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Athletes explain what causes them to turn down an NIL deal

Andy Wittry06/20/22
Article written by:On3 imageAndy Wittry

AndyWittry

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Photo by Joe Petro/Getty Images

ATLANTA — College athletes say pitfalls in NIL deals can take many forms. They might reject an offer due to too little compensation. They may not have a seat at the table in a marketing campaign or if they do, they might interact with a serial mansplainer. Or, they might have to pay for supposedly free products with the hope that they’ll later be reimbursed.

On social media, billboards and even cable TV, you’ll see the proof of NIL contracts that have been signed and executed. But what went wrong in the offers or negotiations for NIL deals that never materialized?

On3 asked athletes at the inaugural NIL Summit what causes them to turn down an offer and what contractual clauses are potentially the most dangerous to athletes.

Kentucky QB Will Levis on rejected NIL deals: ‘Quite frankly, compensation is usually the one that…separates it’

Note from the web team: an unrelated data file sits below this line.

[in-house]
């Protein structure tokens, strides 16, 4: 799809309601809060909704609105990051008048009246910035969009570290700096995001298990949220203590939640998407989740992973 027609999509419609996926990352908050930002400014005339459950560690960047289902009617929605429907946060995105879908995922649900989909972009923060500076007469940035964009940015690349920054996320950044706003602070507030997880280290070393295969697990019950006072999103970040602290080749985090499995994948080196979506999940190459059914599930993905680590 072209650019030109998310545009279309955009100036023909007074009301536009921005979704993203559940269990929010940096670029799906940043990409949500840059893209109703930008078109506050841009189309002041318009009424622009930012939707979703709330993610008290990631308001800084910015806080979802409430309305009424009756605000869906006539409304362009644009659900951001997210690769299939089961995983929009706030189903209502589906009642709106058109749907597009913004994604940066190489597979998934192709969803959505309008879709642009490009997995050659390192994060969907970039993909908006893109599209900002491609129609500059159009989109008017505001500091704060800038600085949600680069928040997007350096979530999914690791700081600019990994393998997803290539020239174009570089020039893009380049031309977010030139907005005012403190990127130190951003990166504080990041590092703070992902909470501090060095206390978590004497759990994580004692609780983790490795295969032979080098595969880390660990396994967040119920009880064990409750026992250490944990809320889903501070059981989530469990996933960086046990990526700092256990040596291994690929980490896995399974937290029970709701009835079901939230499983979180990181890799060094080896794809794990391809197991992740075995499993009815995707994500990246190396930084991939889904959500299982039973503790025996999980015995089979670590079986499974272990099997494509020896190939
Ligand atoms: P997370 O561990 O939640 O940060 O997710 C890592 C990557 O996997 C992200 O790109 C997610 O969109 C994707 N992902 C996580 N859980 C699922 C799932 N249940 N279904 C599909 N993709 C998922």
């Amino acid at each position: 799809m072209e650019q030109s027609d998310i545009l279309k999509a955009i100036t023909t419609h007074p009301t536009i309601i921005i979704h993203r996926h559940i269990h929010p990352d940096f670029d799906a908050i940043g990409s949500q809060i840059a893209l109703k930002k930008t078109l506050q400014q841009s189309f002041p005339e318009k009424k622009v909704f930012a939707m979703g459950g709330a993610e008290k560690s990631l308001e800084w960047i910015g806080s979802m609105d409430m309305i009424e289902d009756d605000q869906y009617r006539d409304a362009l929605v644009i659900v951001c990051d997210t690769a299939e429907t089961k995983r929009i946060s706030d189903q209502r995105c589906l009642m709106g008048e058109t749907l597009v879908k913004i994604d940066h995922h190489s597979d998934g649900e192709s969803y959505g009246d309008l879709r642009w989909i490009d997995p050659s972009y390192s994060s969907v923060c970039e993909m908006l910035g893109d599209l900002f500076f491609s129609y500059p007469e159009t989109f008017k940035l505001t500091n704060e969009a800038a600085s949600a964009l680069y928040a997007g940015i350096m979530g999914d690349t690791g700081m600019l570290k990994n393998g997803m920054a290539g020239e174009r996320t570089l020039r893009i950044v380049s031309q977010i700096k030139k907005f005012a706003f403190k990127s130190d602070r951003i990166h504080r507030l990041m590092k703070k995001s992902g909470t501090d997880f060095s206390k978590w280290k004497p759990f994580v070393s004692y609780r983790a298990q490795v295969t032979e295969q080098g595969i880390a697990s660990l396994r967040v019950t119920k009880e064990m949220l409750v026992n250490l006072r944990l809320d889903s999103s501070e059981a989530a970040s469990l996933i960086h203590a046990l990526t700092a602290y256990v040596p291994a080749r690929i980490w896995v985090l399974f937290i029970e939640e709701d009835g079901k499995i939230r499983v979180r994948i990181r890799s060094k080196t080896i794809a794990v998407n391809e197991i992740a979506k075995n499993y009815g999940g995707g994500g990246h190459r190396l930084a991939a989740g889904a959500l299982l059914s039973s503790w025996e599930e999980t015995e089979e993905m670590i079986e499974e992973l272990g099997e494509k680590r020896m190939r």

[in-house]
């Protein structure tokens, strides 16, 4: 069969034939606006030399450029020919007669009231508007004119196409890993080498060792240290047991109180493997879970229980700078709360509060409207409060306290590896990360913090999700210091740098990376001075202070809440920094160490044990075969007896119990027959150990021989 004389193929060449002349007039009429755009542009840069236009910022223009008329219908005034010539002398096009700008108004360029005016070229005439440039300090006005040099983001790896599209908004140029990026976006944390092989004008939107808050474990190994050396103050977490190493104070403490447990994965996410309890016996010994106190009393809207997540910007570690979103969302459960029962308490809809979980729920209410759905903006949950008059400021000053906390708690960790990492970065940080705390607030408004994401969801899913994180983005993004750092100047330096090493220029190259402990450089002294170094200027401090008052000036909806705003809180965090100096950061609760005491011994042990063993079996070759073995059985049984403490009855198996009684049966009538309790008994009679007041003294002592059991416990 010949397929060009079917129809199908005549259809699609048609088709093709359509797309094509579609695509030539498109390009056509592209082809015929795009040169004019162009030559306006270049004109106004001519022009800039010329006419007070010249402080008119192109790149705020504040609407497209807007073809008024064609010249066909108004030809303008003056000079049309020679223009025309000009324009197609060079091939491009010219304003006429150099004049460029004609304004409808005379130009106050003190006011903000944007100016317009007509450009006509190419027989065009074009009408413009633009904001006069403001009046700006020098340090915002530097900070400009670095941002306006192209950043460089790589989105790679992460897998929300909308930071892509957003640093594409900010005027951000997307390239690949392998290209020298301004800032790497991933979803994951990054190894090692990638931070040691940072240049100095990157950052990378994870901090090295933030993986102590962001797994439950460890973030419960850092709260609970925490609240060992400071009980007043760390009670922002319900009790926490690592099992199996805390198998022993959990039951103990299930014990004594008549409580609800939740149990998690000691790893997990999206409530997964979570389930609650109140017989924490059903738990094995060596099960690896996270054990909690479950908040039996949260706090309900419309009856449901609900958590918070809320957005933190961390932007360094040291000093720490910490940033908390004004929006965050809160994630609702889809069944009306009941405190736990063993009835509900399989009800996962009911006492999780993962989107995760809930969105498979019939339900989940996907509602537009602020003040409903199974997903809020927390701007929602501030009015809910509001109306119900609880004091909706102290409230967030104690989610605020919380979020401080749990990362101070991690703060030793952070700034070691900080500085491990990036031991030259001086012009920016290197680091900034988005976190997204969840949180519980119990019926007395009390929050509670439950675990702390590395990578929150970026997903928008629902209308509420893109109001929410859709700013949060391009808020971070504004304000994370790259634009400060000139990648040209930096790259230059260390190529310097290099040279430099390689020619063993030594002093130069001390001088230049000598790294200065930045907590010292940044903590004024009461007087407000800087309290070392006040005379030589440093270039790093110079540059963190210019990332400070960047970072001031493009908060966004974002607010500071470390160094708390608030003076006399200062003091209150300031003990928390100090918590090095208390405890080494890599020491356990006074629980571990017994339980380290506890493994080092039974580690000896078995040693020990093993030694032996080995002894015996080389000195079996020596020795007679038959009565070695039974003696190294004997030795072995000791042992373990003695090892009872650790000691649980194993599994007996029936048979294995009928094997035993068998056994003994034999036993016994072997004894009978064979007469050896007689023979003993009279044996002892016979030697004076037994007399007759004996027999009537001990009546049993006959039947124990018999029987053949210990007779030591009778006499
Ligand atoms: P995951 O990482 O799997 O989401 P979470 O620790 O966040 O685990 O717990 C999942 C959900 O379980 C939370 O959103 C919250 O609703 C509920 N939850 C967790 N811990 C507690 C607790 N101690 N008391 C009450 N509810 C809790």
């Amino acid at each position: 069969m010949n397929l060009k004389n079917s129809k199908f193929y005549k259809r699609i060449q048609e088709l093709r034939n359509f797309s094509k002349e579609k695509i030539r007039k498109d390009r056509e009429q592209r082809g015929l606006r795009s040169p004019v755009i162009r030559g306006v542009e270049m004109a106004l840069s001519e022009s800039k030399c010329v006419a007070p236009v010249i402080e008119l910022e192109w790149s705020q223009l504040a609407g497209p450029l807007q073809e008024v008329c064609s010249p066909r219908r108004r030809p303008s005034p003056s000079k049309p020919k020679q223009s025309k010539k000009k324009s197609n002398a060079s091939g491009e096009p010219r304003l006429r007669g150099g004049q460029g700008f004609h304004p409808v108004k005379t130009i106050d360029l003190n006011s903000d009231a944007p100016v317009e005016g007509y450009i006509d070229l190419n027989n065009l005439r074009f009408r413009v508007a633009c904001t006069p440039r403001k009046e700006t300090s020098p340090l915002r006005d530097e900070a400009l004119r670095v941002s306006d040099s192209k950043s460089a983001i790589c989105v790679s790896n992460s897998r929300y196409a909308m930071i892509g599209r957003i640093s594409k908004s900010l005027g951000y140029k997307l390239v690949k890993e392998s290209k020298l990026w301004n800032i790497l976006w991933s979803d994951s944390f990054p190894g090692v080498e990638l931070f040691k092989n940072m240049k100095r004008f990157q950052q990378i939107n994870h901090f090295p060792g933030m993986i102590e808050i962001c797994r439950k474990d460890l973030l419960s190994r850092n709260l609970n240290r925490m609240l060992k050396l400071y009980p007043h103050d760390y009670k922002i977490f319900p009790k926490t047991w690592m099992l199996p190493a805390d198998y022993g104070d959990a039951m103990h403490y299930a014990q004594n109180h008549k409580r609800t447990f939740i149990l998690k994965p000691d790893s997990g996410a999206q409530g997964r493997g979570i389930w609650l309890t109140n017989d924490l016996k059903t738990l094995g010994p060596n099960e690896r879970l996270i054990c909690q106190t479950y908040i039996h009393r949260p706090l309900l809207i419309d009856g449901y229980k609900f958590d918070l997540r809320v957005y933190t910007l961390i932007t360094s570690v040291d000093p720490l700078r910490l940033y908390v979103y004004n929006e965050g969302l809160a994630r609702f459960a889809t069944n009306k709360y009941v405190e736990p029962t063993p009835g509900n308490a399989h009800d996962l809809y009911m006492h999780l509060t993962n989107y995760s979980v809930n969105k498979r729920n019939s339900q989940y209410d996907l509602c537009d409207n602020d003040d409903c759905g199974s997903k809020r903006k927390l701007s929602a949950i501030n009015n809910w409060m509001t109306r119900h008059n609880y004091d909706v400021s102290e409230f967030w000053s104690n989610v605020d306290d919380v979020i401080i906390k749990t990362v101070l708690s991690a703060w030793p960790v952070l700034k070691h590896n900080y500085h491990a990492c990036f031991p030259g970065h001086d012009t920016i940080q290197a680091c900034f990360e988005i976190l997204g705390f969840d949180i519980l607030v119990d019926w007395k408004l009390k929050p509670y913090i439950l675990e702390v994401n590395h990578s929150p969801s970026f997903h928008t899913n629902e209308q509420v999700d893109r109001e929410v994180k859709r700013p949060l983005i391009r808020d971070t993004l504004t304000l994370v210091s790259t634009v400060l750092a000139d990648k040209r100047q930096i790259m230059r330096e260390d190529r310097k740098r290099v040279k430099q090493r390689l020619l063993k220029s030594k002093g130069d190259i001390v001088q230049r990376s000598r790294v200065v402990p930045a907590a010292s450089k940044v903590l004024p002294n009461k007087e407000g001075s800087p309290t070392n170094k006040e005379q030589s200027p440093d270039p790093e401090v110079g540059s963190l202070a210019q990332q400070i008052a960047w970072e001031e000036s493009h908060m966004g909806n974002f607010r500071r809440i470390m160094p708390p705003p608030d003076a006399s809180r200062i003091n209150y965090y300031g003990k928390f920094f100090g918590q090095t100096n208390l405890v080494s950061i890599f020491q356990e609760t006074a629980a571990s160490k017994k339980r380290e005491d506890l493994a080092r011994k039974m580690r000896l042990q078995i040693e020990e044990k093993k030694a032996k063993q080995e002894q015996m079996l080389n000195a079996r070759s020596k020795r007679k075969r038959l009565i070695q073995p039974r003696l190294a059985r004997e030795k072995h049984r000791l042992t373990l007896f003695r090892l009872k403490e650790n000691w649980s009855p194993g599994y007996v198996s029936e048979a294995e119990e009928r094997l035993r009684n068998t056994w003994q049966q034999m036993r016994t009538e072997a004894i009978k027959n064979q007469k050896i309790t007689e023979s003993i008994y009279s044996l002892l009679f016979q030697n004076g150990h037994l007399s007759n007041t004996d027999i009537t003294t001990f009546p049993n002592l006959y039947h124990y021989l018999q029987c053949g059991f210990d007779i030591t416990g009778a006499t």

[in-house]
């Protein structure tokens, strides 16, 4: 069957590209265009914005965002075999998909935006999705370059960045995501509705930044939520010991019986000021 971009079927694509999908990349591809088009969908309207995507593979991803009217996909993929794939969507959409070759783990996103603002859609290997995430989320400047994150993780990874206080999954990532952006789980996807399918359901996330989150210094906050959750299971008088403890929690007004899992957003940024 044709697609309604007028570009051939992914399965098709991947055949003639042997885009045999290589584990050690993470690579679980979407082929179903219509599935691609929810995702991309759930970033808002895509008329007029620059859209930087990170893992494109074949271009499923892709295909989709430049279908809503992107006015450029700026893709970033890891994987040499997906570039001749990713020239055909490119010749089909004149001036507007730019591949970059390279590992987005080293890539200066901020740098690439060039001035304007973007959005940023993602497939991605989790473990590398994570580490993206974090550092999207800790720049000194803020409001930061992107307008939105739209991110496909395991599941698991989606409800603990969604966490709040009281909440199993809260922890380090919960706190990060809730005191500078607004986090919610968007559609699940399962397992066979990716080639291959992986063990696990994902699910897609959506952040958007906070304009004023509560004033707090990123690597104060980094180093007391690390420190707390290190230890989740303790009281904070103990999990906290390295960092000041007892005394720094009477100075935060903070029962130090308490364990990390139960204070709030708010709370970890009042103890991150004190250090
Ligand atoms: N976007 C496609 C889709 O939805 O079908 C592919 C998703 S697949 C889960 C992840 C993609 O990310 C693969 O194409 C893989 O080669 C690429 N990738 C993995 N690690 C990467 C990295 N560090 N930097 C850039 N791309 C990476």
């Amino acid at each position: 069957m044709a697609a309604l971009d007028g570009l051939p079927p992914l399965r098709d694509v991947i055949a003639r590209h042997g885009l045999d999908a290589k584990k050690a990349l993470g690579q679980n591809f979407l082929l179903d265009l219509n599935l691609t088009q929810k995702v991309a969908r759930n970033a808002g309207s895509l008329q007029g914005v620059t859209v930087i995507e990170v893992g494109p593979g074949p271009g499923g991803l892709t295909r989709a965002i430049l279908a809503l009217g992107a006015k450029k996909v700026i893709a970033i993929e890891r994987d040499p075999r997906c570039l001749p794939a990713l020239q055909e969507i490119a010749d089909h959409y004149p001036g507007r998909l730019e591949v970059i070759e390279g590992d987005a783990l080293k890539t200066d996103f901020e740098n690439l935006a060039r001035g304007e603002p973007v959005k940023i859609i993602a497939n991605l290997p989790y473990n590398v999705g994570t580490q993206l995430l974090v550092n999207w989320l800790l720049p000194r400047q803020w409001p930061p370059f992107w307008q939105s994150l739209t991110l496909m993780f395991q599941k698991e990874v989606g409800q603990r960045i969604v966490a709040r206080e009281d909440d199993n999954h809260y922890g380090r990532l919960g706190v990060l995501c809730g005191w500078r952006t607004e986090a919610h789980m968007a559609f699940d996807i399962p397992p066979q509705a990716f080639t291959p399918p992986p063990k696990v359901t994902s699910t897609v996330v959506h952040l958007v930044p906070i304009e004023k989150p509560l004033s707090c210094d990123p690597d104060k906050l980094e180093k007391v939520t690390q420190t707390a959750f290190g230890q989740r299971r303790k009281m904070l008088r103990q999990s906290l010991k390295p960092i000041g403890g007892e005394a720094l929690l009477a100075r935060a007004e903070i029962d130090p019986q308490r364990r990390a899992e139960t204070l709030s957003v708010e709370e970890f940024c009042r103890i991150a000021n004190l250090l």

When asked why they’ve turned down past offers, athletes most often pointed to compensation.

“I mean, quite frankly, compensation is usually the one that ends up being the one that separates it,” said Kentucky quarterback Will Levis. “Based on previous deals that I’ve done, I kind of have a set idea of what my rate looks like, and a lot of companies, it makes sense that they don’t want to reach that and it’s just kind of like, whatever.”

Like Levis, several athletes described the learning curve of determining their worth, a process that began July 1, 2021.

“When I was starting off slow, I was doing it for the product and wasn’t really worried about the money,” said Norfolk State two-sport athlete Rayquan Smith. Smith has been dubbed the “King of NIL.”

“But now as I grow my business and grow my platform, market myself,” he said, “it’s a business. I ain’t going to say I need the money, but I’m not going to short myself of the money because I know what I’m worth now.”

“First thing is obviously compensation,” said Aquinas College volleyball player Chloe Mitchell, a co-founder of the marketplace PlayBooked. “I’m not going to lower my rates just because I want to work with this brand, as much as I want to. Word’s going to get around that you lowered your rates and then it’s just going to be [a] downhill trajectory. I understand that. It took me a while to get that.”

Florida A&M’s Destini Pickens on being asked to pay for products upfront: ‘It sounds really good until you get to the end’